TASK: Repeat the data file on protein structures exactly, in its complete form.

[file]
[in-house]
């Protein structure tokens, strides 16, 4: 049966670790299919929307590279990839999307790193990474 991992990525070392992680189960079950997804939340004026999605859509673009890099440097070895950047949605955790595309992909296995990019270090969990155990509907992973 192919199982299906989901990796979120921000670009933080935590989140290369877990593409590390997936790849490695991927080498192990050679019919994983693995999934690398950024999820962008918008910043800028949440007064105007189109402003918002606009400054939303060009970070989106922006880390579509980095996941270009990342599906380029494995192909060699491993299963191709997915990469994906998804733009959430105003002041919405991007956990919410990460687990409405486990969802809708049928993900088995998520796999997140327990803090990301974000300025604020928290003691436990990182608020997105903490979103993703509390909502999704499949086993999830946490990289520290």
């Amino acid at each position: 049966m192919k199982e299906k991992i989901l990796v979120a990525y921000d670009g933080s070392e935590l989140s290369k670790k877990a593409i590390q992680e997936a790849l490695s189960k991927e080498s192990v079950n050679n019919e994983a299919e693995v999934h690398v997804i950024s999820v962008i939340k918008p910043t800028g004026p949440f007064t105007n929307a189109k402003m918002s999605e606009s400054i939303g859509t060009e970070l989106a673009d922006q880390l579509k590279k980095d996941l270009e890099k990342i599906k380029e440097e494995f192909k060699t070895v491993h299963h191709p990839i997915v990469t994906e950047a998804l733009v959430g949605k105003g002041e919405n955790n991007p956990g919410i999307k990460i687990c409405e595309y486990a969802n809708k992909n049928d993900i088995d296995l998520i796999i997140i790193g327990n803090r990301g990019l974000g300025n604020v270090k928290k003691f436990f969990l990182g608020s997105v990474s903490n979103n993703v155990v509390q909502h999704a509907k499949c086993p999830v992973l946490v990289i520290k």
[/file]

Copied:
[in-house]
């Protein structure tokens, strides 16, 4: 049966670790299919929307590279990839999307790193990474 991992990525070392992680189960079950997804939340004026999605859509673009890099440097070895950047949605955790595309992909296995990019270090969990155990509907992973 192919199982299906989901990796979120921000670009933080935590989140290369877990593409590390997936790849490695991927080498192990050679019919994983693995999934690398950024999820962008918008910043800028949440007064105007189109402003918002606009400054939303060009970070989106922006880390579509980095996941270009990342599906380029494995192909060699491993299963191709997915990469994906998804733009959430105003002041919405991007956990919410990460687990409405486990969802809708049928993900088995998520796999997140327990803090990301974000300025604020928290003691436990990182608020997105903490979103993703509390909502999704499949086993999830946490990289520290």
């Amino acid at each position: 049966m192919k199982e299906k991992i989901l990796v979120a990525y921000d670009g933080s070392e935590l989140s290369k670790k877990a593409i590390q992680e997936a790849l490695s189960k991927e080498s192990v079950n050679n019919e994983a299919e693995v999934h690398v997804i950024s999820v962008i939340k918008p910043t800028g004026p949440f007064t105007n929307a189109k402003m918002s999605e606009s400054i939303g859509t060009e970070l989106a673009d922006q880390l579509k590279k980095d996941l270009e890099k990342i599906k380029e440097e494995f192909k060699t070895v491993h299963h191709p990839i997915v990469t994906e950047a998804l733009v959430g949605k105003g002041e919405n955790n991007p956990g919410i999307k990460i687990c409405e595309y486990a969802n809708k992909n049928d993900i088995d296995l998520i796999i997140i790193g327990n803090r990301g990019l974000g300025n604020v270090k928290k003691f436990f969990l990182g608020s997105v990474s903490n979103n993703v155990v509390q909502h999704a509907k499949c086993p999830v992973l946490v990289i520290k």